Azia - the endeavours of a one resilient woman

Azia in her store with her children
Sunday, April 3, 2022

As a child, the youngest in the family of fourteen, Azia lived in a typical old oriental style house with vast open spaces made of clay and plaster and three rooms. Her family used to farm and tend sheep. In addition, they used to plant barley, wheat (for bulgur), chickpeas and lentils. During those days, her father and grandfather travelled to other places in the north of Iraq to sell their products.

When Azia was nine years of age, she started working on the farm with her family and helped her parents with farming and tending sheep. She remembers those days nostalgically as simple, content and happy days. She has many memories. Memories like the day when she learnt to bake bread. On that day, while Azia's mother had been baking bread on tandoor clay, her mother's health suddenly deteriorated due to hypertension. While they took her mother away to treat her, Azia took over the tandoor clay and continued what her mother was doing. She ended up baking 100 loaves of bread. Finally, her mother came home and saw that Azia made all the bread without anyone teaching her. Azia remembers her mother's surprise and happiness at her accomplishment fondly.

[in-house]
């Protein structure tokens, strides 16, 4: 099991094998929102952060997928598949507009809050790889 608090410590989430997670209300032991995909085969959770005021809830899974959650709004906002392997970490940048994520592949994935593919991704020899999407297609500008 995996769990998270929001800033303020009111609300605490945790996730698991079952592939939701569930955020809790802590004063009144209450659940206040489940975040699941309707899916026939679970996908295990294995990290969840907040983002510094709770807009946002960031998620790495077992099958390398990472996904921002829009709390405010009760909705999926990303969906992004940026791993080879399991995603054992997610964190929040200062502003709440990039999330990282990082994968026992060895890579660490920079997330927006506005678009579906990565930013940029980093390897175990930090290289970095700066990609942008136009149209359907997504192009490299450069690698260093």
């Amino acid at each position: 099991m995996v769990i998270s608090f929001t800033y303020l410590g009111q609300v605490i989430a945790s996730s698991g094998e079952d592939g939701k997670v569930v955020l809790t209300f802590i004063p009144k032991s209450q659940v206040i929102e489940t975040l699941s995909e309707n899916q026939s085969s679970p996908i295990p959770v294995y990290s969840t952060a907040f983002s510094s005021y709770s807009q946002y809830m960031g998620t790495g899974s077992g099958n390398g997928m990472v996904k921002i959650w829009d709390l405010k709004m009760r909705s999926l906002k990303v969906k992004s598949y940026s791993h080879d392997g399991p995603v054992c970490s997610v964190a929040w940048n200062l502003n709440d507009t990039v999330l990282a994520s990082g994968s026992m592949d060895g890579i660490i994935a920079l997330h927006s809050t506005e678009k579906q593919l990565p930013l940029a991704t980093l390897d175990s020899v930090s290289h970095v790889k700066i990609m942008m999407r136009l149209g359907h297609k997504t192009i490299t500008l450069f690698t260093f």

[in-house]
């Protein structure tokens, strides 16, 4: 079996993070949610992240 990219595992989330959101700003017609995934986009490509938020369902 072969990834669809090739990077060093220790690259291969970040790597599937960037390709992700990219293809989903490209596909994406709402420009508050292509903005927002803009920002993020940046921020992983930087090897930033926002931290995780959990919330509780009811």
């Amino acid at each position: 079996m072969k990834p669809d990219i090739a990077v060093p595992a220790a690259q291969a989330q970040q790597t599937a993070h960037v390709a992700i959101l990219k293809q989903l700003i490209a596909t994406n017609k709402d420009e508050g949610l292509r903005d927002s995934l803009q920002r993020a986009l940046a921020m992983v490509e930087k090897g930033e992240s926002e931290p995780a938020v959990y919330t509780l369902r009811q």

As a child, little Azia took much burden off the shoulder of her parents. Her father eventually sold the sheep, though the family continued to farm. Because her mother had chronic health problems, Azia had to leave school at thirteen to support her. She continued to do so until she got married when she was twenty years old.

Life got to be challenging around that time for Azia. Her husband worked as a driver between Tilkaif and Mosul. Still, their living circumstances were challenging as this was only a modest income. So, while managing the house for her young family, Azia started supporting her husband by tailoring dresses and clothes for people in her community. Her sister, a doctor, also taught her how to inject for her chronically sick parents, so she also continued helping her parents. She later started to provide needle injections for the patients in her community for free.